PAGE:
7/6/2009 10:00 AM
"Now that all those greedy broadcasters have had to give up those free channels the government gave them, we can get some real products and services in that space."
I wanted to crawl through the PC monitor as I read the above excerpt from a blog post. The writer was complaining that TV stations had been sucking up all the spectrum for their greedy owners and was only now reluctantly giving it up because of government mandates. The post was probably being written by some goofball who wouldn’t know Hertz from hurts.
Another article I read called for “free spectrum for everyone.” Geez!
The basis for this writer’s perspective is a set of position papers from the New America Foundation. According to the article’s author, “spectrum is abundant if you treat it right.” Want to see how these think tank experts think spectrum should be used? Here’s how this guy explains it.
For example, weather radar and traffic control radar are really only part-time users of spectrum. You see, the radar is really looking at one direction at a time. That means if the transmitted beam width is but a few degrees, say 15 degrees, there’d be 345 degrees of space that “smart radios” could use. While that geographic space would constantly change as the radar turns, a smart radio with “knowledge of the transmitter’s behavior” could share the band with the radar systems.
Now I don’t know about you, but I’m okay with traffic and weather radar systems being given exclusive use of certain spectrum. Keeping planes from bumping into each other and being able to tell people if there’s a tornado bearing down on their house is really important to me. I’d prefer that Marge’s baby monitor and George’s Wi-Fi connection not interfere with those services. But, that’s exactly what these "experts" are claiming should be done.
The key, according to them, is a combination of smart radios and a comprehensive database of local authorized transmitters. Somehow, the individual smart radio is supposed to “tap into a vast database” that will tell it what frequencies to avoid or use based on the radio’s location. Here is one example the article writer promotes. Suppose the Air Force uses a frequency for missile testing, but in only three U.S. locations. "Everyone else could make use of the band thanks to the database.” Uh, don’t ya think we need to be sure the Air Force’s missile isn’t misdirected by some apartment’s Wi-Fi connection that’s been equipped with an illegal power booster?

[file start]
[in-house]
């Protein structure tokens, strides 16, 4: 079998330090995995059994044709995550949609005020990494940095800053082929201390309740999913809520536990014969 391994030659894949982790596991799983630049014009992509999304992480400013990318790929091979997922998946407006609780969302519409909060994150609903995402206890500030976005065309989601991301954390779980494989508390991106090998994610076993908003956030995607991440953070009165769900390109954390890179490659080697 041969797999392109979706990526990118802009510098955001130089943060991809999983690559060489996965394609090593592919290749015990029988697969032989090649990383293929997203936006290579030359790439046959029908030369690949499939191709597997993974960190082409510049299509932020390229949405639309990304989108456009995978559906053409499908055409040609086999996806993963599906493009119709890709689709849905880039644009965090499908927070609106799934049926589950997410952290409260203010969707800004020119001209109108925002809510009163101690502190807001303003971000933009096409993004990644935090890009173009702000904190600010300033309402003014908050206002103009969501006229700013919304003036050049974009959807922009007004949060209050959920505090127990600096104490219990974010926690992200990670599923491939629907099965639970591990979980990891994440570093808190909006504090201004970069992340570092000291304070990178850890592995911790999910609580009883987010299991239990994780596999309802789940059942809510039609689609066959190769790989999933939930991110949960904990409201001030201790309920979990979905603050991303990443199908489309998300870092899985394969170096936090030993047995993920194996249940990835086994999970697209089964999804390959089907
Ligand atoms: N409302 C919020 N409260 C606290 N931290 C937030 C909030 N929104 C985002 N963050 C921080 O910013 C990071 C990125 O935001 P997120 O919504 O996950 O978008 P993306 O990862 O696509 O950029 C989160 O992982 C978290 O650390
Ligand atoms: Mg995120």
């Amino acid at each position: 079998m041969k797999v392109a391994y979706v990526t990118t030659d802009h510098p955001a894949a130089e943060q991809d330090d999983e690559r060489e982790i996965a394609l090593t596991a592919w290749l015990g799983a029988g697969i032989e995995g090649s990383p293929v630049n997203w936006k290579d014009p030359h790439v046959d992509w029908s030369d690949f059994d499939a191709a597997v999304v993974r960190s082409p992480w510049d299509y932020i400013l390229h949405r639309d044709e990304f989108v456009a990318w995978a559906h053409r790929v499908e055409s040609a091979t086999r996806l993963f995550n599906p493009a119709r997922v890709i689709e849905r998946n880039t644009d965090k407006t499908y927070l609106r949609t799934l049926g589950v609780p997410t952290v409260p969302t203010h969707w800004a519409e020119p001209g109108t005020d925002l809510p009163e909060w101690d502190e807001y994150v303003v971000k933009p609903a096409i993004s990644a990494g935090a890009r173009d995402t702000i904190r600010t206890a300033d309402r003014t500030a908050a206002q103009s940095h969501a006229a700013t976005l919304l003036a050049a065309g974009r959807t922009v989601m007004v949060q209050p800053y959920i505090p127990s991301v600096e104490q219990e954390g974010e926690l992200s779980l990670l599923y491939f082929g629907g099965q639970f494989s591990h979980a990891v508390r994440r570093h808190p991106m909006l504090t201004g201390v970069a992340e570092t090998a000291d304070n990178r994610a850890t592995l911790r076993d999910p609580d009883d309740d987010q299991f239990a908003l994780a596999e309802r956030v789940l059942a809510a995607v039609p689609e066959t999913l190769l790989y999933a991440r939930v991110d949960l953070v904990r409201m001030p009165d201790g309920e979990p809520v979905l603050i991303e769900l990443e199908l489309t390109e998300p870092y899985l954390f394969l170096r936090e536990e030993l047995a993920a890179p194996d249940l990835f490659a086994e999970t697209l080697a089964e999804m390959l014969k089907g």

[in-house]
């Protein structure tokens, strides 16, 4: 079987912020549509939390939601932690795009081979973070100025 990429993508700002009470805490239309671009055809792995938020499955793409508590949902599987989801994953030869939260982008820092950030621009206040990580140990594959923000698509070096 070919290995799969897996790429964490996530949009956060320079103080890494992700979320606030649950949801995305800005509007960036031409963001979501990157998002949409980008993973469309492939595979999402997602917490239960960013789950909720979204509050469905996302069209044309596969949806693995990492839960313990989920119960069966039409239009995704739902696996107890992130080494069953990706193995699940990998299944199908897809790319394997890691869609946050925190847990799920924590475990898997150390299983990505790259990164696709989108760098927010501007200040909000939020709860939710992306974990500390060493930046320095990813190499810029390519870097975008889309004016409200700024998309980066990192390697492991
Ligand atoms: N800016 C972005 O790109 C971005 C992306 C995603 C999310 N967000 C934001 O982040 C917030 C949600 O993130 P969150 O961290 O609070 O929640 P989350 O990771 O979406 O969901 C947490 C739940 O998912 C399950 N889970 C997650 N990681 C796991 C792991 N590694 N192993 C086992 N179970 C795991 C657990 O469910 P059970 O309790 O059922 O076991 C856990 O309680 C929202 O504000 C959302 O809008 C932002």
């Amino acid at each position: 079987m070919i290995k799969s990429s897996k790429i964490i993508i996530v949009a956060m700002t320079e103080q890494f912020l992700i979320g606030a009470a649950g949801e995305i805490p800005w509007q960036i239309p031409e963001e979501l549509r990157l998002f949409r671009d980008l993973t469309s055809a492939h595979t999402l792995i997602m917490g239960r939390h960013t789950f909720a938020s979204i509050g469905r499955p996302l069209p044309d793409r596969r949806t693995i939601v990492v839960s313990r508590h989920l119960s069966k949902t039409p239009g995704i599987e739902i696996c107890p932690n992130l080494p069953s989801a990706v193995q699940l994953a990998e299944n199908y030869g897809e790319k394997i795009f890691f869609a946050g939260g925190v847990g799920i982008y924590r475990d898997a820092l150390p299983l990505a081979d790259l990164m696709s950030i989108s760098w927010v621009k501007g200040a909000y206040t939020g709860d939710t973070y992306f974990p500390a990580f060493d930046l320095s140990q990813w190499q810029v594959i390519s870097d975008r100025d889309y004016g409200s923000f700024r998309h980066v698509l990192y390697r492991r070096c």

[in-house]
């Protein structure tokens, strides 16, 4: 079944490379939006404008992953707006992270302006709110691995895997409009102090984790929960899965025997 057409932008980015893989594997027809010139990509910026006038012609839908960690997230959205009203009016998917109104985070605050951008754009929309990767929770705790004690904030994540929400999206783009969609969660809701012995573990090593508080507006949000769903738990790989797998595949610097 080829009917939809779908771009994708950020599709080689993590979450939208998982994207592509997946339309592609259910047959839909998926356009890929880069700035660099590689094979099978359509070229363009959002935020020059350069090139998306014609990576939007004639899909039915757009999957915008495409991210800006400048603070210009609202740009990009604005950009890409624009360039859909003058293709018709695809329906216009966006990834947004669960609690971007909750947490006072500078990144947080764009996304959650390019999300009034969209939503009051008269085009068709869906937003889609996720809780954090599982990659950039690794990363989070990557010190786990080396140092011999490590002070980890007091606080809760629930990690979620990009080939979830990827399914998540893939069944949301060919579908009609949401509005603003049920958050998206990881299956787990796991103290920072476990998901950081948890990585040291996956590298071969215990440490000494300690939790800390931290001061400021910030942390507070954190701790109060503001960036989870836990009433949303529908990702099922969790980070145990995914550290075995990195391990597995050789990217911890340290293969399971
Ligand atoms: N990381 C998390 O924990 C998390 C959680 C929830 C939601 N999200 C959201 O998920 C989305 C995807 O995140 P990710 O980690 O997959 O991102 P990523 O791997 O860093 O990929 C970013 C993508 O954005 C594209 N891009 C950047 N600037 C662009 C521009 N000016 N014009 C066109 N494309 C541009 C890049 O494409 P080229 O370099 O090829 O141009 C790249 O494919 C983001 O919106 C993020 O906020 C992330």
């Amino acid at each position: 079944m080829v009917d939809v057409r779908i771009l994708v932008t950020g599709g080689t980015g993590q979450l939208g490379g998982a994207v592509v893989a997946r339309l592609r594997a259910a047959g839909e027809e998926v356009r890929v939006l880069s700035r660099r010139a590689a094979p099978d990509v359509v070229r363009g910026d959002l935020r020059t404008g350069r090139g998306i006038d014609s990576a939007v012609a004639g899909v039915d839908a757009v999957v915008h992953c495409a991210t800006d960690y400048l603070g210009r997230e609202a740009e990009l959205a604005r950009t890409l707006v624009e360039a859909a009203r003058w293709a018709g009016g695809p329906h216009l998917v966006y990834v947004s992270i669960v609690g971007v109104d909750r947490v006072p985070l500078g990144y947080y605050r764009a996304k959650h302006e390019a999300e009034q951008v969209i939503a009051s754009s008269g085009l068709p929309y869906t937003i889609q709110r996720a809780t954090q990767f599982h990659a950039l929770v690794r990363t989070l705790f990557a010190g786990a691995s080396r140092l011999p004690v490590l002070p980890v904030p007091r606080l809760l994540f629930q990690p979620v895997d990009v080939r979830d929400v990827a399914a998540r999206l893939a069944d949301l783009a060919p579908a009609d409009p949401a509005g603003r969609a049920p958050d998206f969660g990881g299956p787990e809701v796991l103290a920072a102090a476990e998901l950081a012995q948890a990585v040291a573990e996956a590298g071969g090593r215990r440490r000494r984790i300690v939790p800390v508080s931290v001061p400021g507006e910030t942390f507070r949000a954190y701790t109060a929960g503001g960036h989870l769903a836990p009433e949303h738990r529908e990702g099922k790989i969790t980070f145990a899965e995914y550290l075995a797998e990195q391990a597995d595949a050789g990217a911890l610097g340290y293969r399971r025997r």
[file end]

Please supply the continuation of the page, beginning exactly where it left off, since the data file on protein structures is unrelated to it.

The New American Foundation’s vice president and director of the Wireless Future Program, Michael Calabrese, claims that a 2004 study showed that the “highest occupancy on the prime beachfront spectrum below 3GHz was just 13 percent in New York City. “The average across locations studied was just 6 percent.”
New America’s staffers are big backers of the FCC’s white space initiative (despite the fact that the smart radios didn’t work), and now that Google’s Eric Schmidt is in charge of Obama’s new think tank, expect real changes in spectrum usage. Combined, these are the kind of people who will be making recommendations on spectrum usage.
Add to this all the reception problems that were revealed when VHF TV stations discovered that their signals didn’t propagate as well as expected, do you really want to share your spectrum based on the performance of some offshore manufactured radio whose company couldn’t care less how well it worked?
I expect this financial (not technical) battle to be controlled by those with political connections to the current administration — not engineers who understand that RF doesn’t respect state boundaries, or always behave as predicted.